Wednesday, November 07, 2012

Prices and supply and power

Cafe Hayek on "gouging":
Prices kept artificially low – prices forcibly kept from reflecting the reality that gasoline and other staple goods are in unusually short supply – discourage the extra efforts required by suppliers in times of natural disasters to bring much-needed inventories to market. And in return for this dampening of efforts to increase supplies, New Jerseyians receive no off-setting benefits.
Prices being a reflection of scarcity, legislating low prices is sort of like legislating that you can't use the information available to you to make rational decisions about the world. But of course, people like such laws because they don't think, and politicians like such laws because, well, let's just provide a link and a quote to that too:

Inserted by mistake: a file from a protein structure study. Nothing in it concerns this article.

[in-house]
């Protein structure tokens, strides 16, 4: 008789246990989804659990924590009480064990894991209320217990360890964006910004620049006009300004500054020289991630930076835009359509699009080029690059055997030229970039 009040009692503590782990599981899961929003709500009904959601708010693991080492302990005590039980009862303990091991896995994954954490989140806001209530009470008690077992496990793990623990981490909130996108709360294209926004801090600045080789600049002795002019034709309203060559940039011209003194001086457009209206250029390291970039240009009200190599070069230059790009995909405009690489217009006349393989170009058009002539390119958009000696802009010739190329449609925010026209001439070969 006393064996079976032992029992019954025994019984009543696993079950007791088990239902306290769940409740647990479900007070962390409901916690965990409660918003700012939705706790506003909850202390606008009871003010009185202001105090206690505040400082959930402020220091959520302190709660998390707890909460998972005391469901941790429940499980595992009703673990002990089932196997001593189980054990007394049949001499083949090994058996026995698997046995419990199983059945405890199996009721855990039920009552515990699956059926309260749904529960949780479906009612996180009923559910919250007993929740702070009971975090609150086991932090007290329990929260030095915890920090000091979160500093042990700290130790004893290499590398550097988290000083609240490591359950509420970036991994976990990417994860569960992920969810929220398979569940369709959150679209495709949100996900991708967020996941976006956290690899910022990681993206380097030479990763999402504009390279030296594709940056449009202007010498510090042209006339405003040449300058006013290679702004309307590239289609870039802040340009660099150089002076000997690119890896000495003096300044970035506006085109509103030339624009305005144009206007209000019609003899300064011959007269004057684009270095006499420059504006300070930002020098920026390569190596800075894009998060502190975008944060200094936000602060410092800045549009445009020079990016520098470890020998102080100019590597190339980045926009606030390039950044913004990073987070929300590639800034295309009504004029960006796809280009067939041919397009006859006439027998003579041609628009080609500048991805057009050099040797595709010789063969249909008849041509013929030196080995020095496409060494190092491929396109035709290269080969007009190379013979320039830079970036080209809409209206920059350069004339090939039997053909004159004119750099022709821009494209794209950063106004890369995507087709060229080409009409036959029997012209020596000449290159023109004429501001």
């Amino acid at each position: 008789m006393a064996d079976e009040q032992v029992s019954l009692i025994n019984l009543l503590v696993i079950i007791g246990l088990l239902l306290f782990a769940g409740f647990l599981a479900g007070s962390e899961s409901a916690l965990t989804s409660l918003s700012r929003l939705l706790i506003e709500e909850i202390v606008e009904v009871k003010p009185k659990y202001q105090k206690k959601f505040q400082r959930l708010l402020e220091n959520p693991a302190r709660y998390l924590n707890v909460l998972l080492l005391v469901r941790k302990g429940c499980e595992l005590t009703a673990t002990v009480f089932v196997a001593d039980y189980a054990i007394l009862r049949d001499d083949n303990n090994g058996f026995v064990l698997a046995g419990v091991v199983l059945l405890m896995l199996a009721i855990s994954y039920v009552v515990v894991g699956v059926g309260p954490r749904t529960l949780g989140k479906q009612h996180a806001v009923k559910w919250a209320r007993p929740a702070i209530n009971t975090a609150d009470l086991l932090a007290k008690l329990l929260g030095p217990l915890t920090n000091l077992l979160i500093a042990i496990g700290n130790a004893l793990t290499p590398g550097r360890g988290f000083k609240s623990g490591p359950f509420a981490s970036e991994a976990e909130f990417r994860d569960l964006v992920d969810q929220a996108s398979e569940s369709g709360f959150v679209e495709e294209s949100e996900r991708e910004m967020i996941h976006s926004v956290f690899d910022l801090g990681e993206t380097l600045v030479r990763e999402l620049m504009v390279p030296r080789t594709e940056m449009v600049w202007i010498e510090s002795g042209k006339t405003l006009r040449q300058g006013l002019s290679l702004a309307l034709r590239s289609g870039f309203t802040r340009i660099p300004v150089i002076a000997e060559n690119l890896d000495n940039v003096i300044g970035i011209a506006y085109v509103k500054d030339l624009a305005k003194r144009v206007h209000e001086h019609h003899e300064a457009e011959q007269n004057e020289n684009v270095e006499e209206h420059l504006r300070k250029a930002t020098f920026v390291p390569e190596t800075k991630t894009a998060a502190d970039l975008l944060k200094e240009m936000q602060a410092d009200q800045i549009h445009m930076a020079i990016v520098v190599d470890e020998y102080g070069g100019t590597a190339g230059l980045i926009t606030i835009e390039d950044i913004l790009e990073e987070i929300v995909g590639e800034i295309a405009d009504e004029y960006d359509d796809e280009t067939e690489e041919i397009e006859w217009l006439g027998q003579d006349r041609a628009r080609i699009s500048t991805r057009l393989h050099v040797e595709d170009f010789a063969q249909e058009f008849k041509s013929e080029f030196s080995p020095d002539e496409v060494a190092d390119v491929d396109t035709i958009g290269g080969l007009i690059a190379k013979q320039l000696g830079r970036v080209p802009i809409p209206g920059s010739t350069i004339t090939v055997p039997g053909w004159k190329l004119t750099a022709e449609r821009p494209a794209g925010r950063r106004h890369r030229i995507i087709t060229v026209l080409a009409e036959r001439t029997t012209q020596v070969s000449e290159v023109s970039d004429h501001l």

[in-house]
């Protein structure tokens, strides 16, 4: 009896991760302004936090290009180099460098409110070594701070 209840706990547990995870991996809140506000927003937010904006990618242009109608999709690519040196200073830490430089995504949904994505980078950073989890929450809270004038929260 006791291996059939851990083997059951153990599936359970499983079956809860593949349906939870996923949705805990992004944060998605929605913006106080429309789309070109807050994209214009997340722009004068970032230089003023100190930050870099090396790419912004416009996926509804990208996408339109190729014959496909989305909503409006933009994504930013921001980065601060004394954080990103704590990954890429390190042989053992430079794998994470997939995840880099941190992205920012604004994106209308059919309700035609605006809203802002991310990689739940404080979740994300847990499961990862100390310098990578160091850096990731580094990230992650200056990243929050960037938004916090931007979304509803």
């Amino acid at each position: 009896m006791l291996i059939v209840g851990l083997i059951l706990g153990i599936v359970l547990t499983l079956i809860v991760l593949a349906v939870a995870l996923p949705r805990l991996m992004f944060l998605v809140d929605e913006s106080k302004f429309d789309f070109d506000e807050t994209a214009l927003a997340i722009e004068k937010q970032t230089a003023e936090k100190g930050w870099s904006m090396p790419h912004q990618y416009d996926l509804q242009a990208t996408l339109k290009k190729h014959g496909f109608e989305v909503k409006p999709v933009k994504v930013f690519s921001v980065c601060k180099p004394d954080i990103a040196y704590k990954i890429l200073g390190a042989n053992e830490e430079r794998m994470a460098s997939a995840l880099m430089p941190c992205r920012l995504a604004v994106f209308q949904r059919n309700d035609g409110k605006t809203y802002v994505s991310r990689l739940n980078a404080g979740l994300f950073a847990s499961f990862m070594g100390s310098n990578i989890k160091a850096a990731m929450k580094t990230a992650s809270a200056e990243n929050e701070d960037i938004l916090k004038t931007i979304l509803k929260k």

The candidates would surely reject the claim that they are motivated by power, but the premise wields considerable predictive power, which is to say Presidents and aspirants to the White House display a suspiciously consistent tendency to describe the office in terms conducive to enhancing their power.
Such laws serve the dual purpose of making it look like the government is doing something to help people while simultaneously hurting people and making them more dependent on external aid to be provided by, surprise, that same government. A win-win-lose-lose scenario.

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